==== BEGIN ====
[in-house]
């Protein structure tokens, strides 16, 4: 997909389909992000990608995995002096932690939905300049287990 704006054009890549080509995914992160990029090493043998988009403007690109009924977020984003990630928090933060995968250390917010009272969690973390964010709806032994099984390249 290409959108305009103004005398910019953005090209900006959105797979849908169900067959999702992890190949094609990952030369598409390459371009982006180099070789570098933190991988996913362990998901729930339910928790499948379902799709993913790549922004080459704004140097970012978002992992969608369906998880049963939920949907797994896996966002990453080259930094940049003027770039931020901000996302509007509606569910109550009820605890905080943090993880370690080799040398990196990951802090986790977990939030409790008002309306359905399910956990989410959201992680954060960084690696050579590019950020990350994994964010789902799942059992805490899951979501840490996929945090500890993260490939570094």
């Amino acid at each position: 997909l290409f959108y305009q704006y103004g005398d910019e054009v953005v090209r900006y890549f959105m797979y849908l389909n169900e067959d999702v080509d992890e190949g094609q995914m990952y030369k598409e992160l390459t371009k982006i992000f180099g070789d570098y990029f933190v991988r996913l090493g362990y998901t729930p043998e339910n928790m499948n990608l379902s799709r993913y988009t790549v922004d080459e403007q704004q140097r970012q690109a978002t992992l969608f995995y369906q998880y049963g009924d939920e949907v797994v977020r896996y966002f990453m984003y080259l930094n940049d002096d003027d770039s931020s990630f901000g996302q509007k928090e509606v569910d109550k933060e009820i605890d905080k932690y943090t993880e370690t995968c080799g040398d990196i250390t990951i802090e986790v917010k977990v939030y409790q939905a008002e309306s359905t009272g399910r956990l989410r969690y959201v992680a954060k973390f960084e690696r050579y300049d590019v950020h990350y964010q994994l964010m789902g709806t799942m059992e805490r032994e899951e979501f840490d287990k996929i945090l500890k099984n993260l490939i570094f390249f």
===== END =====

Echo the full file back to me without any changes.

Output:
[in-house]
């Protein structure tokens, strides 16, 4: 997909389909992000990608995995002096932690939905300049287990 704006054009890549080509995914992160990029090493043998988009403007690109009924977020984003990630928090933060995968250390917010009272969690973390964010709806032994099984390249 290409959108305009103004005398910019953005090209900006959105797979849908169900067959999702992890190949094609990952030369598409390459371009982006180099070789570098933190991988996913362990998901729930339910928790499948379902799709993913790549922004080459704004140097970012978002992992969608369906998880049963939920949907797994896996966002990453080259930094940049003027770039931020901000996302509007509606569910109550009820605890905080943090993880370690080799040398990196990951802090986790977990939030409790008002309306359905399910956990989410959201992680954060960084690696050579590019950020990350994994964010789902799942059992805490899951979501840490996929945090500890993260490939570094």
């Amino acid at each position: 997909l290409f959108y305009q704006y103004g005398d910019e054009v953005v090209r900006y890549f959105m797979y849908l389909n169900e067959d999702v080509d992890e190949g094609q995914m990952y030369k598409e992160l390459t371009k982006i992000f180099g070789d570098y990029f933190v991988r996913l090493g362990y998901t729930p043998e339910n928790m499948n990608l379902s799709r993913y988009t790549v922004d080459e403007q704004q140097r970012q690109a978002t992992l969608f995995y369906q998880y049963g009924d939920e949907v797994v977020r896996y966002f990453m984003y080259l930094n940049d002096d003027d770039s931020s990630f901000g996302q509007k928090e509606v569910d109550k933060e009820i605890d905080k932690y943090t993880e370690t995968c080799g040398d990196i250390t990951i802090e986790v917010k977990v939030y409790q939905a008002e309306s359905t009272g399910r956990l989410r969690y959201v992680a954060k973390f960084e690696r050579y300049d590019v950020h990350y964010q994994l964010m789902g709806t799942m059992e805490r032994e899951e979501f840490d287990k996929i945090l500890k099984n993260l490939i570094f390249f």